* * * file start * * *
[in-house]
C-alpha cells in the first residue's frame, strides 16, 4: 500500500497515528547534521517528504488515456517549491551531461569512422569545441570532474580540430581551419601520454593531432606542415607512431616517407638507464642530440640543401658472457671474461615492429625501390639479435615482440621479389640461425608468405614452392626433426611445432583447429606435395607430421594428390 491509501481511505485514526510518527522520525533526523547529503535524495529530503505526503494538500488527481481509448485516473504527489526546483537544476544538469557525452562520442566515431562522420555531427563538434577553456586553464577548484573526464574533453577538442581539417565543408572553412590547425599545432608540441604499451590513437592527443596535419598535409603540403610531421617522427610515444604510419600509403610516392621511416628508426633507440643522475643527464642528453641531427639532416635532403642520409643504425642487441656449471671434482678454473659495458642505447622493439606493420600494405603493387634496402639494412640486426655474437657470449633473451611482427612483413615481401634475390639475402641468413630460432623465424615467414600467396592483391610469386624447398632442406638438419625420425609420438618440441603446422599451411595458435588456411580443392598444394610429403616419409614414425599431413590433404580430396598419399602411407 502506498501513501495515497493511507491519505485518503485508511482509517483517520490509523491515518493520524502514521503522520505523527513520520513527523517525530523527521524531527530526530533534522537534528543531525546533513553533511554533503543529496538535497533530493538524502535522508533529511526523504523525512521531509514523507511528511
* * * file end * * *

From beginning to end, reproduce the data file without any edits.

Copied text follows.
[in-house]
C-alpha cells in the first residue's frame, strides 16, 4: 500500500497515528547534521517528504488515456517549491551531461569512422569545441570532474580540430581551419601520454593531432606542415607512431616517407638507464642530440640543401658472457671474461615492429625501390639479435615482440621479389640461425608468405614452392626433426611445432583447429606435395607430421594428390 491509501481511505485514526510518527522520525533526523547529503535524495529530503505526503494538500488527481481509448485516473504527489526546483537544476544538469557525452562520442566515431562522420555531427563538434577553456586553464577548484573526464574533453577538442581539417565543408572553412590547425599545432608540441604499451590513437592527443596535419598535409603540403610531421617522427610515444604510419600509403610516392621511416628508426633507440643522475643527464642528453641531427639532416635532403642520409643504425642487441656449471671434482678454473659495458642505447622493439606493420600494405603493387634496402639494412640486426655474437657470449633473451611482427612483413615481401634475390639475402641468413630460432623465424615467414600467396592483391610469386624447398632442406638438419625420425609420438618440441603446422599451411595458435588456411580443392598444394610429403616419409614414425599431413590433404580430396598419399602411407 502506498501513501495515497493511507491519505485518503485508511482509517483517520490509523491515518493520524502514521503522520505523527513520520513527523517525530523527521524531527530526530533534522537534528543531525546533513553533511554533503543529496538535497533530493538524502535522508533529511526523504523525512521531509514523507511528511